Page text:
The change also highlights a lack of consistency with how municipalities deal with emergency vehicles that run red lights.
Greg Sage, chief of paramedic services for the region, said the new policy was implemented in October, with the intention to take the ticket money out of the driving paramedic’s pay. This would only happen after an investigation into the offence.
The region previously didn’t have a policy and had been working on one for a number of years, he added.
But the union representing Halton paramedics has contested the plan, said OPSEU Local 207 president Michael Lawson.
He argues the region would have to take the paramedic to court and couldn’t just dock pay, he said.
Under the Highway Traffic Act emergency vehicles are allowed to go through red lights, but only if they have lights and sirens flashing and if they come to a complete stop first.
Hamilton has 13 red light camera locations. There are 12 spread across Halton Region. A ticket costs $325 and is sent to the vehicle owner — which in the case of an emergency vehicle is the city or police service.
Lawson now questions whether Halton’s new policy will ever be enforced. He also wonders why emergency vehicles can’t be completely exempt.
Sage said there have been no tickets issued since the policy changed this fall.
“We haven’t had any occurrences, it hasn’t been tested,” he said.
However, regardless of the union’s concerns, the region is not considering changing the policy, Sage added.
There is a patchwork of different policies and practices for different services across Ontario.
In Hamilton, the city does not recoup the cost of tickets from paramedics or firefighters, said spokesperson Allison Jones.
It simply covers the cost and then provides “appropriate counselling and training to its employees who receive them,” she said.
Jones said the City of Hamilton has not considered fully exempting emergency vehicles because they’re not authorized to — the Highway Traffic Act is a provincial regulation.
Similarly, the Burlington Fire Department does not recoup ticket expenses from employees.
The department has no policy in place, said Chief Tony Bavota.
Police are also dealt with differently, as many services attempt to recoup money through discipline under the Police Services Act.
“Officers are held responsible for red light camera infraction fines,” said Hamilton police spokesperson Catherine Martin.
The Hamilton Police Service penalizes an officer six hours pay for a first offence, 12 hours for a second and 24 hours or a Police Services Act hearing for a third, she said.
The discipline is a bit of a sore spot among some officers.
Hamilton Police Association president Clint Twolan said the issue is there is no discretion.
It doesn’t matter how serious of an emergency the officer is headed toward, he said, adding that he worries about officers second guessing themselves while driving to emergencies.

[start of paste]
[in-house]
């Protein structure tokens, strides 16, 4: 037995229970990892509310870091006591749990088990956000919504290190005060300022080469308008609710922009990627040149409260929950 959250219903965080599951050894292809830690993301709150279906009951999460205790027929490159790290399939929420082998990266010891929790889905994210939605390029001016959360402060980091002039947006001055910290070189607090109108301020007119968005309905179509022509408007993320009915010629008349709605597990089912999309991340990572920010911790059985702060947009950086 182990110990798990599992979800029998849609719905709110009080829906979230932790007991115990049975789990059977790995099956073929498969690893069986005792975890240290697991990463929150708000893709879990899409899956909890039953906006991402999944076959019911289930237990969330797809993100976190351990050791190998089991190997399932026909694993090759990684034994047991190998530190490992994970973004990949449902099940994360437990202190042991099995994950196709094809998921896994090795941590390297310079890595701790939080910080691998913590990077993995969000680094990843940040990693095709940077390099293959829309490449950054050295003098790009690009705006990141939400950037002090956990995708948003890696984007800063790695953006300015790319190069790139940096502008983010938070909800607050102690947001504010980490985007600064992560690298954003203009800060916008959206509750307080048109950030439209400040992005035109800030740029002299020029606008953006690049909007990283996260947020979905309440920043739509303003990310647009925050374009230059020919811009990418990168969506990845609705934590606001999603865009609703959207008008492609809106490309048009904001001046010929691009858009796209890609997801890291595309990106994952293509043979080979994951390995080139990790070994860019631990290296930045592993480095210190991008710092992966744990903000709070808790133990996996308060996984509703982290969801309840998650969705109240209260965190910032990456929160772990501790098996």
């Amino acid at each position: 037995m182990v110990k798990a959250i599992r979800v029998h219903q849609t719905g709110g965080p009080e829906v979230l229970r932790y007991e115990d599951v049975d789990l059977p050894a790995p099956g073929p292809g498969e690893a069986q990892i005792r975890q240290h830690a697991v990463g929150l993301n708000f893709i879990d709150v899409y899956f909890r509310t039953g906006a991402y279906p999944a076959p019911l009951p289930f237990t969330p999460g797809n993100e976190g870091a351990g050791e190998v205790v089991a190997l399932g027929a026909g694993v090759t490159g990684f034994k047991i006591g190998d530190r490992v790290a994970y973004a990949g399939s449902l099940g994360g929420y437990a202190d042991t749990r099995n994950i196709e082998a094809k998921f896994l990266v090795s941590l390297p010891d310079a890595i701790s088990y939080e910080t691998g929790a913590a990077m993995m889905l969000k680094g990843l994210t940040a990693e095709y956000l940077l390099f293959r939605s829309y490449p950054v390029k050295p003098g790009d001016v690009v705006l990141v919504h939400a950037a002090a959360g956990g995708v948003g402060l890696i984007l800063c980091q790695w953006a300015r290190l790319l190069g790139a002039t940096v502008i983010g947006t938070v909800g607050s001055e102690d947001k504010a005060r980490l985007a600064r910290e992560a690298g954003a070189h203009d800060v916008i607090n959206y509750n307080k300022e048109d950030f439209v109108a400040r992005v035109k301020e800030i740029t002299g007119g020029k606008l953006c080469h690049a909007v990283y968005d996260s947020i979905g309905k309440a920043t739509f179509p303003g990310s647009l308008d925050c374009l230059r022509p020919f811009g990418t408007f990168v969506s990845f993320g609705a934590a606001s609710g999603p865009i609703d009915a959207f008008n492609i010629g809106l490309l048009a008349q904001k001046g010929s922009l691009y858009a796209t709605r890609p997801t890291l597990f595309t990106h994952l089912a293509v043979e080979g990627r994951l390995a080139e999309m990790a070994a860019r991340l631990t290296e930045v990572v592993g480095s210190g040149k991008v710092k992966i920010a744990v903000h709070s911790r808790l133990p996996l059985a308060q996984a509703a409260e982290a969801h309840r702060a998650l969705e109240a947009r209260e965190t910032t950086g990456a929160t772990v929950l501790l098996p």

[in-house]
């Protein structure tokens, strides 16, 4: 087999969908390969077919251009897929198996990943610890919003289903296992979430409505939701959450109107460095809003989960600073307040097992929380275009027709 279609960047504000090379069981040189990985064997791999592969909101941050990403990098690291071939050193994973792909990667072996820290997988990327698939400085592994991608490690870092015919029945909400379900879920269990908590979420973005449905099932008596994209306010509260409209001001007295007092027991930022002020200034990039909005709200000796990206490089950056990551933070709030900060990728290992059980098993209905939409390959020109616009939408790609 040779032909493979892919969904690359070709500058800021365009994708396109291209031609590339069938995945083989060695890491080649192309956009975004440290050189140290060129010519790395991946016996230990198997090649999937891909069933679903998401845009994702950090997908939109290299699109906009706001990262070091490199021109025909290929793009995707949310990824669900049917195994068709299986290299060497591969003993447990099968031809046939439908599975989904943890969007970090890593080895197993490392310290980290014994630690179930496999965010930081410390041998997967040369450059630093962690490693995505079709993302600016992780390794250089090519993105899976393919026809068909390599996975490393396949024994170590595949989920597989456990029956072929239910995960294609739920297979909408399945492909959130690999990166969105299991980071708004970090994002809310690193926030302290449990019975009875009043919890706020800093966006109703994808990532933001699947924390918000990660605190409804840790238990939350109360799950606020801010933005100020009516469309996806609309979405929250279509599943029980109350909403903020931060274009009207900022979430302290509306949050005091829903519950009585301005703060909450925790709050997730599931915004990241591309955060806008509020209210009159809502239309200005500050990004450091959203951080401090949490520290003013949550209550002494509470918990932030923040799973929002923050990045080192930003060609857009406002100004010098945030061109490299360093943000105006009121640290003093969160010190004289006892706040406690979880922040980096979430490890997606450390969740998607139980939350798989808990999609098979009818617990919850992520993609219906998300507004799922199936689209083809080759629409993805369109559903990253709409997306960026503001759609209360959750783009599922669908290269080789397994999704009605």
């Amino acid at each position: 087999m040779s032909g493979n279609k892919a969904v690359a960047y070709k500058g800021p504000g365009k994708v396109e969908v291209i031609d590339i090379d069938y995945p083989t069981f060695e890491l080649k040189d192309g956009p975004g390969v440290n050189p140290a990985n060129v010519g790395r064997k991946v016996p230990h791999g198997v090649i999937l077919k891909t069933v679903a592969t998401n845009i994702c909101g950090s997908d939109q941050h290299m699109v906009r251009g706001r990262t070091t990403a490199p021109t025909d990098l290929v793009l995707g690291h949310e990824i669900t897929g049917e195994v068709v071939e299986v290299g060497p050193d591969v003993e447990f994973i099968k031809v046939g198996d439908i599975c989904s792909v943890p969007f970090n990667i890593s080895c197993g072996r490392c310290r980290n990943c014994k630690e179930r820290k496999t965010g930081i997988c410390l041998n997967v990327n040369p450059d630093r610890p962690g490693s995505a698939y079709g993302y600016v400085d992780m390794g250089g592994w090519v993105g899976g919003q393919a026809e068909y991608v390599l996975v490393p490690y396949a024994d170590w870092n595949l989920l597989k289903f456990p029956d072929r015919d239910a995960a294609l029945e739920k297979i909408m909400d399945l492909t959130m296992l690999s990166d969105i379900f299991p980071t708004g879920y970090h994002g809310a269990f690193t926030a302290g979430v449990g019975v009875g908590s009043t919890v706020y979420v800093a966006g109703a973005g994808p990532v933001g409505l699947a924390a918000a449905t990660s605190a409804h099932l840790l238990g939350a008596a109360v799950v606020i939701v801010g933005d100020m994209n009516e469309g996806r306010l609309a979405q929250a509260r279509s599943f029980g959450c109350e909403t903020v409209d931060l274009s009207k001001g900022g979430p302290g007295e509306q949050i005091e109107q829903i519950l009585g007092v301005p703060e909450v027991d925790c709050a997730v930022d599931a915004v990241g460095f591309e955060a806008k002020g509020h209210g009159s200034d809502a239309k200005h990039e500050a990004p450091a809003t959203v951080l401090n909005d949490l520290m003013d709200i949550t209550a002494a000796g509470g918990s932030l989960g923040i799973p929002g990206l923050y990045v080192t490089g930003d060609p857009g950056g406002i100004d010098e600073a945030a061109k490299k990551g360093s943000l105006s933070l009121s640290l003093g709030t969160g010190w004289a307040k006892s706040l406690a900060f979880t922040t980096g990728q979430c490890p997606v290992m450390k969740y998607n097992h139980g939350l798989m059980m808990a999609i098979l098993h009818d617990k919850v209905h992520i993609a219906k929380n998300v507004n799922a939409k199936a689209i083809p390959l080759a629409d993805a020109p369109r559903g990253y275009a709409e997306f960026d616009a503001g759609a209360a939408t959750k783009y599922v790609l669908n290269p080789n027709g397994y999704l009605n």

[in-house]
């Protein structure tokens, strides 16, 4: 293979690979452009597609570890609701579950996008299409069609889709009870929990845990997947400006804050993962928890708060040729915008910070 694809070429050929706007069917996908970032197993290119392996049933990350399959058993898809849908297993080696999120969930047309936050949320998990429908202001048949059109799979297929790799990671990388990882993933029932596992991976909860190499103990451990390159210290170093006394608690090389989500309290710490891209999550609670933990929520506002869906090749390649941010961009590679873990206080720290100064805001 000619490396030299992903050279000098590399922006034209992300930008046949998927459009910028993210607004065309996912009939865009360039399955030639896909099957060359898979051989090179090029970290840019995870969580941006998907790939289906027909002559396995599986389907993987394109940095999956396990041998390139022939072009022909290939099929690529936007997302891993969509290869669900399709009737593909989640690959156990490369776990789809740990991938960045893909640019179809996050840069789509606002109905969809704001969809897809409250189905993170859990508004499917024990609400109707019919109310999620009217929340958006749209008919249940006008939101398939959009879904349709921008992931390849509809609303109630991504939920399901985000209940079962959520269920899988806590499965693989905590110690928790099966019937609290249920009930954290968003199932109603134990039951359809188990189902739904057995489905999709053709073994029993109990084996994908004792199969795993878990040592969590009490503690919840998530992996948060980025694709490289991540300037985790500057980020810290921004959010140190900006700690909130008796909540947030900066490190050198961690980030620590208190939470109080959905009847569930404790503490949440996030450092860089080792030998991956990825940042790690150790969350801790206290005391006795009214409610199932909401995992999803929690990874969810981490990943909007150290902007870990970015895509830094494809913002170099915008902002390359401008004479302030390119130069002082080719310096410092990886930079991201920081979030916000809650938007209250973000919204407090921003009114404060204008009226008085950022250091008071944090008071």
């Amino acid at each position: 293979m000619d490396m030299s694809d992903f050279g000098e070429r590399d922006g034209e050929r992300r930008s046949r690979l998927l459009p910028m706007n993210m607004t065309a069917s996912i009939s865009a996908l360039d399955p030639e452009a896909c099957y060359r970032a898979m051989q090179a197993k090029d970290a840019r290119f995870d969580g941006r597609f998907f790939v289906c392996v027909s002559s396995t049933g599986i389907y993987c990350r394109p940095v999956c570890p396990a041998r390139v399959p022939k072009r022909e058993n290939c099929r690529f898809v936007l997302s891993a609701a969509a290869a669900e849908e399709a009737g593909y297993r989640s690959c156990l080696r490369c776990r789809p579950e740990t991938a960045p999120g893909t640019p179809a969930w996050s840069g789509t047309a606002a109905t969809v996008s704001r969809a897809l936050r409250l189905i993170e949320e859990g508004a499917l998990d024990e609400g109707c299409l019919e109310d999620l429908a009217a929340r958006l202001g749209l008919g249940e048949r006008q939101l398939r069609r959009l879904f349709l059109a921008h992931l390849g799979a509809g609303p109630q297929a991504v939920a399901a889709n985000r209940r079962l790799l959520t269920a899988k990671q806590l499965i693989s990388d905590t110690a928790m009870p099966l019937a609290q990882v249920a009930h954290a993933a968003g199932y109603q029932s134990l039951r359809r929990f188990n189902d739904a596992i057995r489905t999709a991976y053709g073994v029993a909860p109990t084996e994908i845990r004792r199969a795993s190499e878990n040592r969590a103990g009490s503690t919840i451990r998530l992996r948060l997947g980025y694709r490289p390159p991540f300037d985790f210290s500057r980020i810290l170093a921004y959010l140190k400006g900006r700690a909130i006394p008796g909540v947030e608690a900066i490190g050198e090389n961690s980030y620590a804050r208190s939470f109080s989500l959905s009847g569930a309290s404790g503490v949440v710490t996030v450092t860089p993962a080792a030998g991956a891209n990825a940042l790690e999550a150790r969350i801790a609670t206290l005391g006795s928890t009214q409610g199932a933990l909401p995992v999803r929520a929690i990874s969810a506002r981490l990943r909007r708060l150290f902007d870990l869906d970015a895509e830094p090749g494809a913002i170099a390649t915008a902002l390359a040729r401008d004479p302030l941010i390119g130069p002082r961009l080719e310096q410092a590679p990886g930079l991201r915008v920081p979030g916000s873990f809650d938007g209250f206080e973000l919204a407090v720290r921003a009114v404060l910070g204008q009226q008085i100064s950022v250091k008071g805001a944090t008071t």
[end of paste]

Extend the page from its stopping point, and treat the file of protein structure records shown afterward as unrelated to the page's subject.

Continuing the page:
He gives an example of one officer who was responding to a call where a woman had slit both her wrists and left the house. He was caught at a red light camera — he slowed, but did not fully stop at the intersection — but found the woman and saved her life.
In this case the officer’s supervisors fought on the officer’s behalf and his penalty was reduced, Twolan said.
Halton police also discipline officers six hours pay, said spokesperson Sgt. Chantal Corner.
The service has never had a repeat offender, but they would be penalized six hours again, she said.
Unlike in Hamilton, Halton do give consideration to ticketed officers.
“Consideration is given to the circumstances surrounding the incident, for example, what type of call they were on, weather conditions, officer safety,” she said.
Red light camera tickets issued to emergency services this year:
• Hamilton police: 24
• Hamilton paramedics: 7
• Hamilton fire: 10
• Halton paramedics: 4
• Halton police: 11
• Burlington fire: 1
Red light camera locations:
• Appleby Line and Mainway Drive, Burlington
• Brant Street and North Service Road, Burlington
• Guelph Line and Mountainside Drive/Davidson Court, Burlington
• Guelph Line and Upper Middle Road, Burlington
• 10 Side Road and Ninth Line, Halton Hills
• Trafalgar Road and 5 Side Road, Halton Hills
• Derry Road and James Snow Parkway, Milton
• Derry Road and Ontario Street, Milton
• Derry Road and Trafalgar Road, Milton
• Trafalgar Road and Leighland Avenue, Oakville
• Trafalgar Road and Upper Middle Road, Oakville
• Upper Middle Road and Oxford Avenue, Oakville
• Burlington Street East and Gage Avenue North
• Cannon Street East and Hughson Street North
• Cannon Street East and Kenilworth Avenue North
• Cannon Street West/York Boulevard and Hess Street North
• King Street East/West and Centennial Parkway South
• King Street West and Locke Street North/South
• Main Street East and Sanford Avenue South
• Main Street West and Bay Street South
• Main Street West and Dundurn Street South
• Paramount Drive and Mud Street West
• Stone Church Road East and Upper Wentworth Street
• Upper James Street and Brantdale Avenue
• Upper Sherman Avenue and Queensdale Avenue East
Source: The Hamilton Spectator